Building Resilience

Sad and mournful experiences are a part of life. But, some people seem to give up, and sink into despair and clinical depression.  Conversely, others have the ability to get on with life, and put one foot in front of the other, until the pain dulls or life gets betters.  So, what makes the difference? I reality, individuals need to learn coping skills to get through the tough times.  Mental health and resilienceare partners in boosting the human spirit.

In part one, 6 ways to help build resilience are discussed.  In part 2, 6 more ideas are presented to assist individuals in finding ways to escape pain and sorrow, and have the strength to continue living life-not just existing.  While all 12 ways may not work for everyone, several of the ideas should serve to exercise resilience of spirit.

  • Journal

Some people write self-help books to relate their experiences and potentially help someone else in the process.  However, not everyone wants to share their deepest thoughts and emotions.  But, most people can journal.  Not only is it cathartic to put it down on paper, it provides a source to look back, recognize patterns or see how a situation was handled.  It can help build resilience.

  • Changes

Changes are a normal part of life.  In many cases, it is a part of growth and actually good for those concerned.  But, some people have difficulty accepting the smallest change.  So, when something happens, mental health is challenged, devastating an individual.  Therefore, a good coping skill is to expect change, and be ready to accept different aspects of life.

  • Have Goals

Everyone should have both short-term and long-term goals.  What should be accomplished today, this week, this month, or within the next six months? Whether it is related to work, hobbies, or some other aspect of life, it really does not matter.  The point is having something to strive toward.  Then, when negative things happen, people keep going, because goals give purpose.

  • Do not Dwell

Many people make the mistake of thinking about problems all of the time. Concentration is spent on everything wrong.  Then, it is a slippery slope toward clinical depression.

Instead, it is better to make the choice to do something about problems. For those individuals suffering the loss of a loved one, a reasonable period of mourning is to be expected.  But, the time comes to start living again.

It is time to take action.  Delve into work, a hobby, a distracting activity.  Do something to alter thinking and divert the mind for a while.  (The same can be said for any life experience that requires a person to be resilient.)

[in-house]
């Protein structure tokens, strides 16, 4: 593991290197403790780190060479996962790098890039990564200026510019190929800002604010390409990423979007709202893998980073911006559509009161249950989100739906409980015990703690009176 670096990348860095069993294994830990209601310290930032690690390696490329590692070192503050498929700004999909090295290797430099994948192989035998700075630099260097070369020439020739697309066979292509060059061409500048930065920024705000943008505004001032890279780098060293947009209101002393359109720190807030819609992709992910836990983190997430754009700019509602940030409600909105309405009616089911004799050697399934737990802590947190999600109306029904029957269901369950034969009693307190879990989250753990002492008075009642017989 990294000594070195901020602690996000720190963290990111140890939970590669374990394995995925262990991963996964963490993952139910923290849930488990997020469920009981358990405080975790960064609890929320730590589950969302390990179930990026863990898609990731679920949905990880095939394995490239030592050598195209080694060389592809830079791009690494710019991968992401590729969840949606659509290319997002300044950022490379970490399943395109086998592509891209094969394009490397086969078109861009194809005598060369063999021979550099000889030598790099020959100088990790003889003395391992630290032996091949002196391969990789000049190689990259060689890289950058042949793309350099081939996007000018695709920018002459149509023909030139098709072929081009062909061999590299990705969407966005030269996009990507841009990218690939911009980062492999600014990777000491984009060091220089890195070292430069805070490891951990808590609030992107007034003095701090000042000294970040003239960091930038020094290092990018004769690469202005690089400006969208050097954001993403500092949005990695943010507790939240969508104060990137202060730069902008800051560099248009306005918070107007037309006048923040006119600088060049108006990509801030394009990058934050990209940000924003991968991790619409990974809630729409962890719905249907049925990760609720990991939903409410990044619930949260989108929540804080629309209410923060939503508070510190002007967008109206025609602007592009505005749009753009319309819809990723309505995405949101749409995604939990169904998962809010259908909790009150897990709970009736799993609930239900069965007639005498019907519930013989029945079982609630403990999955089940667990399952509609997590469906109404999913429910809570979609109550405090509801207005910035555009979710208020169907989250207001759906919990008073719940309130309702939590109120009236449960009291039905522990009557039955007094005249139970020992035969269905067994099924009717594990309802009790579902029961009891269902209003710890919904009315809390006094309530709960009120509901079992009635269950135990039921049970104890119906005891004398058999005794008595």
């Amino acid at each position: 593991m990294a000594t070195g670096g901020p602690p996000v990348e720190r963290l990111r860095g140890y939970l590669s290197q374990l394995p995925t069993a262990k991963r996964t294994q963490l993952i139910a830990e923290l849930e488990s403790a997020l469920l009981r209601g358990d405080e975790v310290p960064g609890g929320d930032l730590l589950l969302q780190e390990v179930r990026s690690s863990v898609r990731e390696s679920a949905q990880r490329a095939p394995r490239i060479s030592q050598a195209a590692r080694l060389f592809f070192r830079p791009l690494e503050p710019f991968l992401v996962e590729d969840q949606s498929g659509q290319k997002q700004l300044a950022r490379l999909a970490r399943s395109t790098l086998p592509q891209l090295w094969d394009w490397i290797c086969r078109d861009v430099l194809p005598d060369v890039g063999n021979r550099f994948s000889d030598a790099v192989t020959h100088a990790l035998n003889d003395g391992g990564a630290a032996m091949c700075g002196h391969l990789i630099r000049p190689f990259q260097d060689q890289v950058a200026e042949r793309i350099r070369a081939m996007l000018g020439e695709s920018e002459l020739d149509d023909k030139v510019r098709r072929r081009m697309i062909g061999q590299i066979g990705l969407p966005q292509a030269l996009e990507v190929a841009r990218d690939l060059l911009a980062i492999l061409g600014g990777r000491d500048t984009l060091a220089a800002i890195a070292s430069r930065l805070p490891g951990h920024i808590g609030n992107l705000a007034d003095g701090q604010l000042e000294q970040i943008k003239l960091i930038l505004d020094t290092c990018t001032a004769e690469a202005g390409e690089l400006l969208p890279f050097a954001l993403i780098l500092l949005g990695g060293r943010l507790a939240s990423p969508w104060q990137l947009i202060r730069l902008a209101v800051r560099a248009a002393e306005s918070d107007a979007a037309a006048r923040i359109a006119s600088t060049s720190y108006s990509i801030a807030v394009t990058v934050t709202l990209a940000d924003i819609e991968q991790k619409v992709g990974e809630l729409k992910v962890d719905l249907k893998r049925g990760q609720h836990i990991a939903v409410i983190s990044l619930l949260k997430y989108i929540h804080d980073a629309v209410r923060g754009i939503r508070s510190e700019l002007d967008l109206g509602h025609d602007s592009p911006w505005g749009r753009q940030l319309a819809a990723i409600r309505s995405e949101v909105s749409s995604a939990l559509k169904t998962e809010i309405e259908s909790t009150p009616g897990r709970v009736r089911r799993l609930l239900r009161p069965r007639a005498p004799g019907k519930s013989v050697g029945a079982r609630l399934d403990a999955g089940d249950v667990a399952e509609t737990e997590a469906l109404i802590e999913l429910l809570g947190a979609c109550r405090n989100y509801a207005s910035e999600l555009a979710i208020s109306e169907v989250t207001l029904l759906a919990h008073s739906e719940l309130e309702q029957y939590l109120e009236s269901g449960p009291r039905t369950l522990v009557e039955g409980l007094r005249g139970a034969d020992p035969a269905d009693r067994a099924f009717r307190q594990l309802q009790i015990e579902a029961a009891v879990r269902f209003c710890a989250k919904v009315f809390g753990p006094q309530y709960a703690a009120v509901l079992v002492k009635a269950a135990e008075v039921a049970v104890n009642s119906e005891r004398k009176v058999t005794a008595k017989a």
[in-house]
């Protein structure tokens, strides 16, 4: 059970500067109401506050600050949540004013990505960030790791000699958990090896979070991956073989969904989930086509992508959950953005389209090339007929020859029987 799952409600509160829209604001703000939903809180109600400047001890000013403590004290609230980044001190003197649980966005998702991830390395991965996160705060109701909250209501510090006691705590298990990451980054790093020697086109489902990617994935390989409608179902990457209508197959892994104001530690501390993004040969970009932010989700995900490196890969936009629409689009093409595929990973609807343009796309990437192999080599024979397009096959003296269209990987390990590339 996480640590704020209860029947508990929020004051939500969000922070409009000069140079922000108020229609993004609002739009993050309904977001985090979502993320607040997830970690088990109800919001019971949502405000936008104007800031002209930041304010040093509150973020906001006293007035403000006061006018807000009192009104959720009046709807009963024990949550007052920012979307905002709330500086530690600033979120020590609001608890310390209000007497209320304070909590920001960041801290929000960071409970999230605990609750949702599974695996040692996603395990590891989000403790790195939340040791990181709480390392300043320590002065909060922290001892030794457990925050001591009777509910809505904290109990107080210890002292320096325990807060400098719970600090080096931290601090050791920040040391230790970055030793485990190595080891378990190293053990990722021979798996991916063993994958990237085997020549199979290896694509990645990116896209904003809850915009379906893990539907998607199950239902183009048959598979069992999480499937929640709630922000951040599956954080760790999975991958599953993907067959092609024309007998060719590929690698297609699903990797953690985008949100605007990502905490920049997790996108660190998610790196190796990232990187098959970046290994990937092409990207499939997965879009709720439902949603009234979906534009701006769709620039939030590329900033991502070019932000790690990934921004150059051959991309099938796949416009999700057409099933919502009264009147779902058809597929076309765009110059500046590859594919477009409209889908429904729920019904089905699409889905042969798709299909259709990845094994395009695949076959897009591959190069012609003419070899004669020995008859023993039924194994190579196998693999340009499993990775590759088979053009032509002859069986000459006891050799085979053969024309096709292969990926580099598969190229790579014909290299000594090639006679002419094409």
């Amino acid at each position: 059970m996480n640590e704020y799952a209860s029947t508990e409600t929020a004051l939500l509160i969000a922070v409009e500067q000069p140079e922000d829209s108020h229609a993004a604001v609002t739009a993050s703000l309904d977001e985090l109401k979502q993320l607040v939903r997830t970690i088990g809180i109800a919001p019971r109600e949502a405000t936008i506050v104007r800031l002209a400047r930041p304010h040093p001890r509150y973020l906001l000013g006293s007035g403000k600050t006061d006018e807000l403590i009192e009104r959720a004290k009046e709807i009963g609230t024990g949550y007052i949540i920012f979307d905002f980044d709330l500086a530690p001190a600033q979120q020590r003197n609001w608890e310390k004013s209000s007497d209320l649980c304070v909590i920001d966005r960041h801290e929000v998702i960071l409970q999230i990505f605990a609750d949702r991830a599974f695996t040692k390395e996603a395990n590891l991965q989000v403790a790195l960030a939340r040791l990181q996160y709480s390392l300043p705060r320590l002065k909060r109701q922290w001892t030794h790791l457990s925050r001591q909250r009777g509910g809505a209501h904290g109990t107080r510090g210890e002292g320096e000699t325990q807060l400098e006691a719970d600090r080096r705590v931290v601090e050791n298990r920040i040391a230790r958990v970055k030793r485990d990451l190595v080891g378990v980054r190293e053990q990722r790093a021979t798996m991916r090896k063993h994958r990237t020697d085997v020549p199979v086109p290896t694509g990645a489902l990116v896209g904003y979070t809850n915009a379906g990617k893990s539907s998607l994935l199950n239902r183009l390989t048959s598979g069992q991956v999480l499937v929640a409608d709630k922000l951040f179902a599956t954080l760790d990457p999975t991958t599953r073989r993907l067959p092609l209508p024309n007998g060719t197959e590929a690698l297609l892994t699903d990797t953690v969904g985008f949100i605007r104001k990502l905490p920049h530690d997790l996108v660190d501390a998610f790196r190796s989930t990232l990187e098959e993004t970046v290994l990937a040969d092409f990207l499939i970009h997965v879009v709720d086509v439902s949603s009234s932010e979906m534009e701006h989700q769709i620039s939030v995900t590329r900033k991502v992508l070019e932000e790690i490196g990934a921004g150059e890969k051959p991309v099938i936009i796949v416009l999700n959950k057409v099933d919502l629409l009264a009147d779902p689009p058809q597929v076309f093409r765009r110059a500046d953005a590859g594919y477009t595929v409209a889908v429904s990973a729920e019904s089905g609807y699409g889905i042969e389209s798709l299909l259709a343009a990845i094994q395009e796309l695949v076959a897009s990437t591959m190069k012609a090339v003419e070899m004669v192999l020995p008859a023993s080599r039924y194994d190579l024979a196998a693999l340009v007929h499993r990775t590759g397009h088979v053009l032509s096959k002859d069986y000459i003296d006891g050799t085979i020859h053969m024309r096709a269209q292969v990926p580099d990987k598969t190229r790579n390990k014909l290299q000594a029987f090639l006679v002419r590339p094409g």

• Keep Perspective

Even when life it at its absolute worst, it will not stay that way.  Life moves on and changes all of the time.  Therefore, look at life as a whole.  Recognize that good and bad times affect everyone.  Today may be the worst day in remembrance; but, what about tomorrow?

Death is usually the most devastating example, because it is so final.  But, consider the following example.  A woman loses her husband of 40 years.  Of course, she is devastated.  But, she realizes that death is a part of life, and she must go on for herself and her family.

Likewise, a man loses his wife to cancer, after over 50 years of marriage.  All through her illness, he is certain that a miracle will be discovered, restoring her health.  It never happens.

Both of these people have the best excuse for giving up and sinking into clinical depression.  But, each chooses to keep on getting up in the morning, and living despite the circumstances.  Today, those two people have met and married each other.

No, the pain of losing a spouse never really goes away.  But, keeping perspective allows people to move forward, regardless of the negative life-changing event.  Today may be awful; but, tomorrow still holds promise.

  • Manage Stress

When the pressures of life feel like they are about to get out of control, it is time to manage stress.  Whether it is yoga, meditation, prayer, relaxation, visualization, or other calming techniques, people need to take a breather and get emotions under control.  The activity that works for one individual may not work for another.  But, taking time to relax and breath is key to developing resilience and maintaining mental health.

In conclusion, life is full of good and bad times. Death, divorce, disaster, and more can devastate people and cause a mental disorder like clinical depression.  Conversely, others seem to be able to force themselves right back into life, and maintain a more hopeful outlook for the future.  The difference is resilience.  So, for better mental health, use these twelve coping skills to stay healthy in mind and body, even when life is the pits.

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